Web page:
Why Does NDEE Monitor Public Beaches?
Full contact recreation activities such as swimming, tubing, skiing, and jet skiing are popular pastimes at Nebraska’s lakes and reservoirs. NDEE and its collaborators want to ensure that the users of these waters have access to the most current water quality information possible.
When and Where is the Monitoring Conducted?
Sampling for bacteria at Nebraska’s beaches has been occurring for many years. Nebraska Game and Parks Commission initiated sampling at a number of locations in the 1970s. NDEE eventually took over the sampling program in the 1990s. In 2004, NDEE began sampling for the toxin, microcystin, after it was determined that high levels in some Nebraska lakes attributed to the deaths of several dogs that had ingested the water. In 2005, NDEE and its partners began a more comprehensive plan for collecting samples from publicly owned and operated lakes. Weekly sample collection of 54 sites from 51 lakes coincides with the recreation season (May 1 to September 30). Since the inception of NDEE’s comprehensive beach monitoring program in 2005, nearly 15,000 samples have been analyzed for microcystin and E. coli bacteria. The Public Beach Monitoring Program also conducted a small pilot project evaluating five Public Water Supplies (PWS) for the microcystin toxin. These PWS were either obtaining water directing from a surface water source, e.g. a lake, or were classified as under the direct influence of a surface water source.
What is Monitored at the Beaches?
E. coli bacteria and harmful algae toxins, specifically microcystin, are monitored to give an indication of the quality of water at Nebraska swimming beaches.
E. coli bacteria are monitored to provide an “indirect” indication of potentially harmful (pathogenic) bacteria. While not all E. coli bacteria are considered a threat to human health, some bacteria strains are. The larger the population of E. coli bacteria measured, the greater are the odds of having harmful pathogenic bacteria. Using this rationale, the value of 235 colonies of E. coli bacteria per 100 ml of water is established as the upper limit for supporting full body contact recreation. Ingesting water with higher levels of E. coli bacteria may cause illness with most symptoms being exhibited within the intestinal tract. E. coli bacteria are primarily associated with animal and human waste. Animal sources of E. coli bacteria commonly enter our waters from livestock and wildlife wastes that runoff the landscape during significant rainfall events. Human sources of contamination can include improperly maintained septic systems and wastewater treatment facilities that discharge untreated wastewater.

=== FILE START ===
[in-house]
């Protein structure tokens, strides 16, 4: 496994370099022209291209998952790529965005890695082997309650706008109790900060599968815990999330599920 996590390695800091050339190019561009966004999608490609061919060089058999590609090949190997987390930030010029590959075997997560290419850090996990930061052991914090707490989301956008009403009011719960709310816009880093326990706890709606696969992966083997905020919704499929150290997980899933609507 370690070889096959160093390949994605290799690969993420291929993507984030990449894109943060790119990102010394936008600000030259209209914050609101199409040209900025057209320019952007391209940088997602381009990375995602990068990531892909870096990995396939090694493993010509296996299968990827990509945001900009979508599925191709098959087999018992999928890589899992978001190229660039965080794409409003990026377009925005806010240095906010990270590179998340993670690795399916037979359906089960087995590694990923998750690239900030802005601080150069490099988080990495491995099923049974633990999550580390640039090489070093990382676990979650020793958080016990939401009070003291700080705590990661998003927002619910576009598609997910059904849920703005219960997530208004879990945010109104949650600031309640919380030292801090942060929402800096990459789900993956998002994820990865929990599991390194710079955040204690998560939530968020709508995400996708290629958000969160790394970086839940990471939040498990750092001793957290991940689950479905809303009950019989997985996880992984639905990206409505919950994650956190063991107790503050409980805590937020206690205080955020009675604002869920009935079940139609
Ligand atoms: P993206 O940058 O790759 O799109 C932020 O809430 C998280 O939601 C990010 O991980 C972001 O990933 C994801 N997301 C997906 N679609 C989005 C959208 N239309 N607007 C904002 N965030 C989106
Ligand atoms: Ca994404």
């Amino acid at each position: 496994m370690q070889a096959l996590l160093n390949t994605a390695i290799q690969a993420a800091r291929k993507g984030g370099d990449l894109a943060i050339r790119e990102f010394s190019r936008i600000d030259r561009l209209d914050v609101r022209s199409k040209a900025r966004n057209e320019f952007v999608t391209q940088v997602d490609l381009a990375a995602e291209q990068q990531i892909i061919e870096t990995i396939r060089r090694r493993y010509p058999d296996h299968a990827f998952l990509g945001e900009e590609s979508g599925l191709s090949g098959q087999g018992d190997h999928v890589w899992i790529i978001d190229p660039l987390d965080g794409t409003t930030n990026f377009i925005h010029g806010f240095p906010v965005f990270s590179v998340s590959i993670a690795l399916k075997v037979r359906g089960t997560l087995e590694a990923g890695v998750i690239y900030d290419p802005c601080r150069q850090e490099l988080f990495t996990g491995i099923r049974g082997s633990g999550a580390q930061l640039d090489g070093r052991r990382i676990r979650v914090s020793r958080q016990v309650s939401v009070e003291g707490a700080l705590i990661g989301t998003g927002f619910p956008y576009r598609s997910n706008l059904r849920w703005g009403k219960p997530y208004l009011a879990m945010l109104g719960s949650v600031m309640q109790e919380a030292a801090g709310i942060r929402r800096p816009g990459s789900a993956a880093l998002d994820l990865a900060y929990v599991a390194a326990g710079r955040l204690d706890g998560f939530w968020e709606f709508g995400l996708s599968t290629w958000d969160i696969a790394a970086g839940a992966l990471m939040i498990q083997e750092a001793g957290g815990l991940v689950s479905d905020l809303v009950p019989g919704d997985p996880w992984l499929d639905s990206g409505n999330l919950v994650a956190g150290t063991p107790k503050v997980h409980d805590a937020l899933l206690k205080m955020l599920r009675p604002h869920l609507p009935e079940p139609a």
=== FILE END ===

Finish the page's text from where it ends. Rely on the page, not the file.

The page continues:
Harmful algal toxins, including microcystin, are produced by certain types of Cyanobacteria, commonly referred to as blue-green algae or harmful algal blooms (HABs). Microcystin in the water can cause skin rashes, lesions, and blisters on people who have been swimming or wading. If algal toxins are swallowed they can cause headaches, nausea, muscle or stomach pain, diarrhea, or vomiting. Though rare, severe cases can include seizures, liver or respiratory failure, or even death. A microcystin level of 8 ppb is established as the criterion for full body contact recreational activities. While not all types of cyanobacteria are toxic, the greater the population of cyanobacteria, the greater is the chance of having a harmful algal bloom. In the absence of direct microcystin toxin measurements, one should recognize a severe harmful algal bloom and treat it with caution. Blue-green algae often have a “John Deere green” or “pea green soup” color, appear as thick green paint or oil floating on the surface of the water, and usually have a strong septic odor.
How are the Data Used?
NDEE and its partners (typically local NRDs) collect the lake water sample at the beaches early each week. Because the sample collectors do their own bacteria analysis and NDEE analyzes the microcystin samples as opposed to sending them out to a contract lab, the results are quickly available and are posted on the Department’s internet site by Thursday of the same week (http://dee.ne.gov). This schedule provides information to the public prior to the weekend, when they are more likely to be using the lakes.